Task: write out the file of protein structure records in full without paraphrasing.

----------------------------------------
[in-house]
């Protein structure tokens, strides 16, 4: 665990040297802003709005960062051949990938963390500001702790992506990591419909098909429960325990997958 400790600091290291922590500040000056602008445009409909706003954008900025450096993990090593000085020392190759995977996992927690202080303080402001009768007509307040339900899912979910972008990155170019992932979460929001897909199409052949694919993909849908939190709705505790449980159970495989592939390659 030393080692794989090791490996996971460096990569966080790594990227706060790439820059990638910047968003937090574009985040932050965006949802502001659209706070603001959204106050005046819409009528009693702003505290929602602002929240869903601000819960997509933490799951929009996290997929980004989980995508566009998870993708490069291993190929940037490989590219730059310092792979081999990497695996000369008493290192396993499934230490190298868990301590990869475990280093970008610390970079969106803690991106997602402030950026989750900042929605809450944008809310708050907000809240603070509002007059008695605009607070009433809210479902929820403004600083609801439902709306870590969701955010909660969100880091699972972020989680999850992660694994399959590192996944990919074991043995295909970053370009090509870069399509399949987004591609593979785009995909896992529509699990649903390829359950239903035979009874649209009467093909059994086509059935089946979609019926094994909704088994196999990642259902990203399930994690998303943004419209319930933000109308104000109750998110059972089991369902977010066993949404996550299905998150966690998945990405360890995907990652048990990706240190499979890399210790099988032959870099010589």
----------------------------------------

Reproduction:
[in-house]
């Protein structure tokens, strides 16, 4: 665990040297802003709005960062051949990938963390500001702790992506990591419909098909429960325990997958 400790600091290291922590500040000056602008445009409909706003954008900025450096993990090593000085020392190759995977996992927690202080303080402001009768007509307040339900899912979910972008990155170019992932979460929001897909199409052949694919993909849908939190709705505790449980159970495989592939390659 030393080692794989090791490996996971460096990569966080790594990227706060790439820059990638910047968003937090574009985040932050965006949802502001659209706070603001959204106050005046819409009528009693702003505290929602602002929240869903601000819960997509933490799951929009996290997929980004989980995508566009998870993708490069291993190929940037490989590219730059310092792979081999990497695996000369008493290192396993499934230490190298868990301590990869475990280093970008610390970079969106803690991106997602402030950026989750900042929605809450944008809310708050907000809240603070509002007059008695605009607070009433809210479902929820403004600083609801439902709306870590969701955010909660969100880091699972972020989680999850992660694994399959590192996944990919074991043995295909970053370009090509870069399509399949987004591609593979785009995909896992529509699990649903390829359950239903035979009874649209009467093909059994086509059935089946979609019926094994909704088994196999990642259902990203399930994690998303943004419209319930933000109308104000109750998110059972089991369902977010066993949404996550299905998150966690998945990405360890995907990652048990990706240190499979890399210790099988032959870099010589």